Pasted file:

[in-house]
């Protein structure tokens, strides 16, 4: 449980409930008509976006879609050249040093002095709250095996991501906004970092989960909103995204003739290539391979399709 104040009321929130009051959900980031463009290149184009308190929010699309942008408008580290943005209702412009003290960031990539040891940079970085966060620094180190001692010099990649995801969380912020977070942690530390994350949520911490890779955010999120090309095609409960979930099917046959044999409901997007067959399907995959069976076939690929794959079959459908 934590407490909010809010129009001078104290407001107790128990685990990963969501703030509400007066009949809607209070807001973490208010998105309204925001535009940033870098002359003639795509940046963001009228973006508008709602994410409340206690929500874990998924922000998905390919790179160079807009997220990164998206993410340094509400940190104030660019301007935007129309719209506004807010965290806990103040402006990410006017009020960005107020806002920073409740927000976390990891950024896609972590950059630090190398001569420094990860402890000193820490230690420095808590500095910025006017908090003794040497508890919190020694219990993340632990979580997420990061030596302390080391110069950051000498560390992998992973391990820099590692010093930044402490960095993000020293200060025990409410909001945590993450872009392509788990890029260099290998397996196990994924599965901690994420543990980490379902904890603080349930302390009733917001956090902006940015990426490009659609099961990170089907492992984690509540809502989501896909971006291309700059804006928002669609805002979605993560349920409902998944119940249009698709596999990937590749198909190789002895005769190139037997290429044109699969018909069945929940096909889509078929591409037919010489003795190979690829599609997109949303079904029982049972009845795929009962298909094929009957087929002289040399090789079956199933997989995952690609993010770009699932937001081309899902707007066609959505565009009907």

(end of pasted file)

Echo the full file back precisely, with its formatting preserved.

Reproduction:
[in-house]
């Protein structure tokens, strides 16, 4: 449980409930008509976006879609050249040093002095709250095996991501906004970092989960909103995204003739290539391979399709 104040009321929130009051959900980031463009290149184009308190929010699309942008408008580290943005209702412009003290960031990539040891940079970085966060620094180190001692010099990649995801969380912020977070942690530390994350949520911490890779955010999120090309095609409960979930099917046959044999409901997007067959399907995959069976076939690929794959079959459908 934590407490909010809010129009001078104290407001107790128990685990990963969501703030509400007066009949809607209070807001973490208010998105309204925001535009940033870098002359003639795509940046963001009228973006508008709602994410409340206690929500874990998924922000998905390919790179160079807009997220990164998206993410340094509400940190104030660019301007935007129309719209506004807010965290806990103040402006990410006017009020960005107020806002920073409740927000976390990891950024896609972590950059630090190398001569420094990860402890000193820490230690420095808590500095910025006017908090003794040497508890919190020694219990993340632990979580997420990061030596302390080391110069950051000498560390992998992973391990820099590692010093930044402490960095993000020293200060025990409410909001945590993450872009392509788990890029260099290998397996196990994924599965901690994420543990980490379902904890603080349930302390009733917001956090902006940015990426490009659609099961990170089907492992984690509540809502989501896909971006291309700059804006928002669609805002979605993560349920409902998944119940249009698709596999990937590749198909190789002895005769190139037997290429044109699969018909069945929940096909889509078929591409037919010489003795190979690829599609997109949303079904029982049972009845795929009962298909094929009957087929002289040399090789079956199933997989995952690609993010770009699932937001081309899902707007066609959505565009009907």